News Column

Patent Application Titled "Determining Similarity of Unfielded Names Using Feature Assignments" Published Online

June 24, 2014

By a News Reporter-Staff News Editor at Information Technology Newsweekly -- According to news reporting originating from Washington, D.C., by VerticalNews journalists, a patent application by the inventor Patman Maguire, Frankie E. (Washington D.C., WA), filed on July 11, 2013, was made available online on June 12, 2014.

No assignee for this patent application has been made.

Reporters obtained the following quote from the background information supplied by the inventors: "Data storage systems typically break personal names into multiple parts (i.e., parse the personal names) and store these parts in different fields, which may be labeled with terms such as 'given name,' 'middle name,' 'surname,' etc. Such a parsed name may be referred to as a fielded name, and parts of the name may be referred to as terms. Record retrieval systems then compare members of the same field to each other to determine which names are a match for a query. For example, a search for a database record with the name-related fields 'GivenName=Mary', 'Surname=Smith' would compare 'Mary' to terms stored in the field named 'GivenName' and 'Smith' to terms stored in the field named 'Surname.'

"Fielded names contribute to match failures in searches based on name because there is not always a strict correspondence between the terms used in a name and the fields into which the terms are parsed. This is especially true when names from various linguistic and cultural origins are stored in a system designed around one name model. For example, a typical male name in Saudi Arabia is made up of a person's given name, his father's name, his grandfather's name, and a family or tribal name. Western data storage systems may store names in the following fields: 'given name,' 'middle name,' and 'surname'. In such systems, the given name portion of the Saudi Arabian name corresponds to the given name field found in the Western data storage systems. Other parts of the Saudi Arabian name may be distributed across the available fields in various ways in different data storage systems. When a name search is done, the inconsistent fielding may lead to there being no corresponding name parts within the same fields as those of the query.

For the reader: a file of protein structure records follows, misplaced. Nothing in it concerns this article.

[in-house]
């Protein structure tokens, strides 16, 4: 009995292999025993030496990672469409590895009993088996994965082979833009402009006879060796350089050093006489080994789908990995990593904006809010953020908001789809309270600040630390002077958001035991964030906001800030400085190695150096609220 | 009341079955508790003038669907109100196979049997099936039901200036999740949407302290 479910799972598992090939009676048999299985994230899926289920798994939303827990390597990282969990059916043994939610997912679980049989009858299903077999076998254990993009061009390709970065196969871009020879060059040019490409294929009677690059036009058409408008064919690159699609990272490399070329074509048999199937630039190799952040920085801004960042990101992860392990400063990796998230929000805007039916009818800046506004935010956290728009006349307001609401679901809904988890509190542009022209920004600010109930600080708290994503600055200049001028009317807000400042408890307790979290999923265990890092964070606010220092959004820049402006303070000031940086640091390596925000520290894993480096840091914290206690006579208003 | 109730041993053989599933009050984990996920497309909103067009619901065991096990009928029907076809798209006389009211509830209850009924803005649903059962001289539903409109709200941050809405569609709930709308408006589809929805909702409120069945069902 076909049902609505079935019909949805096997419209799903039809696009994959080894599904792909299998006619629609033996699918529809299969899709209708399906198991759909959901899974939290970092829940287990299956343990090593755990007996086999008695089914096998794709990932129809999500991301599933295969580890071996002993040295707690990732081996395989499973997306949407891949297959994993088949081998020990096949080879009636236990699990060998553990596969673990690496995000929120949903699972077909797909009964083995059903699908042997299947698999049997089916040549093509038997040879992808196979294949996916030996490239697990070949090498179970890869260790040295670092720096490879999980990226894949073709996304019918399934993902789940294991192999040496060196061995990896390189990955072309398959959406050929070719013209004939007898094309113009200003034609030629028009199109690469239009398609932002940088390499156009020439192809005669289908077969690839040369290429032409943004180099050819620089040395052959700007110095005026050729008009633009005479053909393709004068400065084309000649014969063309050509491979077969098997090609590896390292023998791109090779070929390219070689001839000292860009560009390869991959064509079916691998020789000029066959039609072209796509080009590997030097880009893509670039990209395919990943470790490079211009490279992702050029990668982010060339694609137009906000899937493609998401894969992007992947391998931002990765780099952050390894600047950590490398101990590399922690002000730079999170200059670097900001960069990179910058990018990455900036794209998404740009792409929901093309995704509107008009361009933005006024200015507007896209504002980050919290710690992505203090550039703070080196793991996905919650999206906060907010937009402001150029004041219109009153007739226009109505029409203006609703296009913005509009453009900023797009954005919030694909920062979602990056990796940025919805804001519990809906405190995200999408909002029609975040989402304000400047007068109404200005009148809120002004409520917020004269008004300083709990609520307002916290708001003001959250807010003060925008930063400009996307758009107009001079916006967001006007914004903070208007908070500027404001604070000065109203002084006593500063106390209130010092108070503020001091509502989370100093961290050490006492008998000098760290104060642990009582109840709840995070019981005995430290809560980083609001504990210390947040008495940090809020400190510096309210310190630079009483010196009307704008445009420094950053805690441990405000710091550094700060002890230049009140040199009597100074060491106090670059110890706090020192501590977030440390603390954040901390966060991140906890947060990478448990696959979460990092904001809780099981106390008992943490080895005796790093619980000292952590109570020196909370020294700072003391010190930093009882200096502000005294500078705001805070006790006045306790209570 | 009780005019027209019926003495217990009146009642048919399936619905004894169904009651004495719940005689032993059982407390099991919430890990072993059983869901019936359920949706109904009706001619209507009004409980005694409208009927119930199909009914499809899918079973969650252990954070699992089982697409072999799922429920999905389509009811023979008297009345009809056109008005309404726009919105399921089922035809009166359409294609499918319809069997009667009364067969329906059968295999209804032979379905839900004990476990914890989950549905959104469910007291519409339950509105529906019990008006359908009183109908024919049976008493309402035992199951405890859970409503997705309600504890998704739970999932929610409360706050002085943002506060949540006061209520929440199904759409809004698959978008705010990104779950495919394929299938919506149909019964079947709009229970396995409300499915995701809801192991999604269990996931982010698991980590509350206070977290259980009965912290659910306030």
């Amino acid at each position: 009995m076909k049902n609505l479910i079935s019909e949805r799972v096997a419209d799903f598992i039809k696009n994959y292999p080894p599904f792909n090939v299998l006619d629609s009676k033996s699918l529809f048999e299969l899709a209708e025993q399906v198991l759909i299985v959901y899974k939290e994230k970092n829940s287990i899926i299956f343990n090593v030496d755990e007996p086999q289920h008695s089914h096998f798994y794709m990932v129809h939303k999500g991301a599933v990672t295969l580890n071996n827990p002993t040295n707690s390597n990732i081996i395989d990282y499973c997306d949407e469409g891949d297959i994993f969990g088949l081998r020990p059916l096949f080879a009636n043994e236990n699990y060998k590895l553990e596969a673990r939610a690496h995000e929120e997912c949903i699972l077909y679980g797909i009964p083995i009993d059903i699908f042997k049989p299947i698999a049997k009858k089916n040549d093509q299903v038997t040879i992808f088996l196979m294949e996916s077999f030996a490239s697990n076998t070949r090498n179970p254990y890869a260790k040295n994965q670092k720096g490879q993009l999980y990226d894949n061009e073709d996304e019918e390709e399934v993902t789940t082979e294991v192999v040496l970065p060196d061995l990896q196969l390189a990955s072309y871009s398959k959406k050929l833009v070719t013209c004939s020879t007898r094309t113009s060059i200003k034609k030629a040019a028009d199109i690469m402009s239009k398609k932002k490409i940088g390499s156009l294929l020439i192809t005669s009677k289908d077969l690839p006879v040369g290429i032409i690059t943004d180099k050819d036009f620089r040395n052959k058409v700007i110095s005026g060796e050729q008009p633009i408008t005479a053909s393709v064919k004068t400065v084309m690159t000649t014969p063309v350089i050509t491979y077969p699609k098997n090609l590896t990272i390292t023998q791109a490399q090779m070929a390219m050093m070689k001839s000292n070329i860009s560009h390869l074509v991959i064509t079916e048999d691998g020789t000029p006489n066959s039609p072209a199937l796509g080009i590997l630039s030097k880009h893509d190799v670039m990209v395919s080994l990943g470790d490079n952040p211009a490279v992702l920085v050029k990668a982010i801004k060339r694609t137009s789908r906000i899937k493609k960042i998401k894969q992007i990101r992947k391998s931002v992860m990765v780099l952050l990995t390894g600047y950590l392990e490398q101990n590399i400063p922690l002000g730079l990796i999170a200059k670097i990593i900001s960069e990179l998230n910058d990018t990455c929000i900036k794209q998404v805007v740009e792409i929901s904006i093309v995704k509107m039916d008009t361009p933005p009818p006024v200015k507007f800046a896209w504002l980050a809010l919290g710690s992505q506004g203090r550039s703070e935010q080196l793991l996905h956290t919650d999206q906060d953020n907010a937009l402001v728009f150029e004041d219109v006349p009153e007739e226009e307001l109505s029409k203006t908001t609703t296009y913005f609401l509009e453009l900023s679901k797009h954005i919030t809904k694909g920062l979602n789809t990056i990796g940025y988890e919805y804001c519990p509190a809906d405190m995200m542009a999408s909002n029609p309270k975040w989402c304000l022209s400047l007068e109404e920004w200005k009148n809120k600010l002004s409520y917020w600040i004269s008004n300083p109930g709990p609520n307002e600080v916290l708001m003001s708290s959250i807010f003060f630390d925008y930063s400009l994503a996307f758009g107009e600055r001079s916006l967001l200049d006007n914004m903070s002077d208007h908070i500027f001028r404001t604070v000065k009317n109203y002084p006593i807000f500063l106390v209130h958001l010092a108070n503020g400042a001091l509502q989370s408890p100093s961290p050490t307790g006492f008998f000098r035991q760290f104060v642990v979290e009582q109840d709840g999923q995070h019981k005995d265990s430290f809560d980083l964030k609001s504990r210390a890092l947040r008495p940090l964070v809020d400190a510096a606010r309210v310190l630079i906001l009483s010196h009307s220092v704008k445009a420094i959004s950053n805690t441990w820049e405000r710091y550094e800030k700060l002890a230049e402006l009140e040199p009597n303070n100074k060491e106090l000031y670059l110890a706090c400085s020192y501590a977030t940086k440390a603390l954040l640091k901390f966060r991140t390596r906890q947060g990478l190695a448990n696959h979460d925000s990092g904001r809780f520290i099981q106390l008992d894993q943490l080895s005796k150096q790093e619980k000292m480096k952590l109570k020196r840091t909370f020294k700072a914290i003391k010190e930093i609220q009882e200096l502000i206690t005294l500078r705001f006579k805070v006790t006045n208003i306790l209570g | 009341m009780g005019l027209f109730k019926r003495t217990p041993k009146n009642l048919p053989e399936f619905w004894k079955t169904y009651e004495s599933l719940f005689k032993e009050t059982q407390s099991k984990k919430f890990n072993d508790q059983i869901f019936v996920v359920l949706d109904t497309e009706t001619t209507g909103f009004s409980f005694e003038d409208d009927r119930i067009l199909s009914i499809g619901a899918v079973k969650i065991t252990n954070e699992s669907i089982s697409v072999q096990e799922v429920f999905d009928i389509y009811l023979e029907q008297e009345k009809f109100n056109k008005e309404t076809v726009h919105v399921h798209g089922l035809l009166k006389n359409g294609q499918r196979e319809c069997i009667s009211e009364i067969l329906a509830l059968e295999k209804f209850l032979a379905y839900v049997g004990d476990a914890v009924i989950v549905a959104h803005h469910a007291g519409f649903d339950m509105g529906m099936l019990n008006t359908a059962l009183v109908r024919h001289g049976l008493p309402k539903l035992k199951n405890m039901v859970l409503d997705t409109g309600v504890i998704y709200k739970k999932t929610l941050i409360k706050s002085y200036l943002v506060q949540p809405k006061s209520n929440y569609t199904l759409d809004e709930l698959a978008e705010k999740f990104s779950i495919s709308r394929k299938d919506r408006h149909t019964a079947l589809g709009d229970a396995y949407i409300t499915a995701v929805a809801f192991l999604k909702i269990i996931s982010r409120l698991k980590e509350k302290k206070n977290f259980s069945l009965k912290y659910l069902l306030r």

"Some search systems allow multiple parses of the names to be compared, and then searching on each of the possible parses. For example, 'Islam Azam Muhammed Metwali' might be variously represented as 'Metwali, Islam Azam Muhammed,' 'Muhammed Metwali, Islam Azam,' and 'Azam Muhammed Metwali, Islam.' While this strategy may reduce the chance that relevant names will be missed altogether, it also tends to increase the number of false positives returned by a search. For example, 'Mohammedi, Islam Baahi' would be allowed by the third parse, even though it is not a variant form of 'Islam Azam Muhammed Metwali.' This approach also requires multiple comparisons, which increases search times.

"Other systems match on tokens rather than names, then return the full names containing the matching tokens. A token may be described as a space-delimited sequence of characters representing a word in a name. In these other systems, returned names may be sorted for presentation based on various filtering or relevance criteria. The sorting criteria may be based on factors other than token similarity. For example, in one system, a search on 'Fernando Gomes' with no further qualifying information returns 'Fernando Jose Ferreira Gomes' and 'Fernando Gomes da Gama,' as the top two out of twenty matching names, ahead of the exact match 'Fernando Gomes,' and then also returns 'Paulo Francisco Gomes Fernandez' ahead of 'Fernando Luciano Gomes de Mendezes,' even though the latter name is more similar to the query."

In addition to obtaining background information on this patent application, VerticalNews editors also obtained the inventor's summary information for this patent application: "Provided are a method, computer program product, and system for comparing names. A first phrase score is obtained by comparing a name phrase in a first name to a name phrase in a second name. A second phrase score is obtained by comparing another name phrase in the first name to another name phrase in the second name. An overall score is generated based on the obtained first phrase score and the obtained second phrase score. The overall score is updated based on comparing features of the first name with features of the second name.


"Referring now to the drawings in which like reference numbers represent corresponding parts throughout:

"FIG. 1 illustrates a computing environment in accordance with certain embodiments.

"FIG. 2 illustrates, in a flow diagram, operations for comparing two names using features in accordance with certain embodiments. FIG. 2 is formed by FIG. 2A, FIG. 2B, and FIG. 2C.

"FIG. 3 depicts a cloud computing node in accordance with certain embodiments.

"FIG. 4 depicts a cloud computing environment in accordance with certain embodiments.

"FIG. 5 depicts abstraction model layers in accordance with certain embodiments."

For more information, see this patent application: Patman Maguire, Frankie E. Determining Similarity of Unfielded Names Using Feature Assignments. Filed July 11, 2013 and posted June 12, 2014. Patent URL:

Keywords for this news article include: Patents, Information Technology, Information and Data Storage.

Our reports deliver fact-based news of research and discoveries from around the world. Copyright 2014, NewsRx LLC

For more stories covering the world of technology, please see HispanicBusiness' Tech Channel

Source: Information Technology Newsweekly

Story Tools Facebook Linkedin Twitter RSS Feed Email Alerts & Newsletters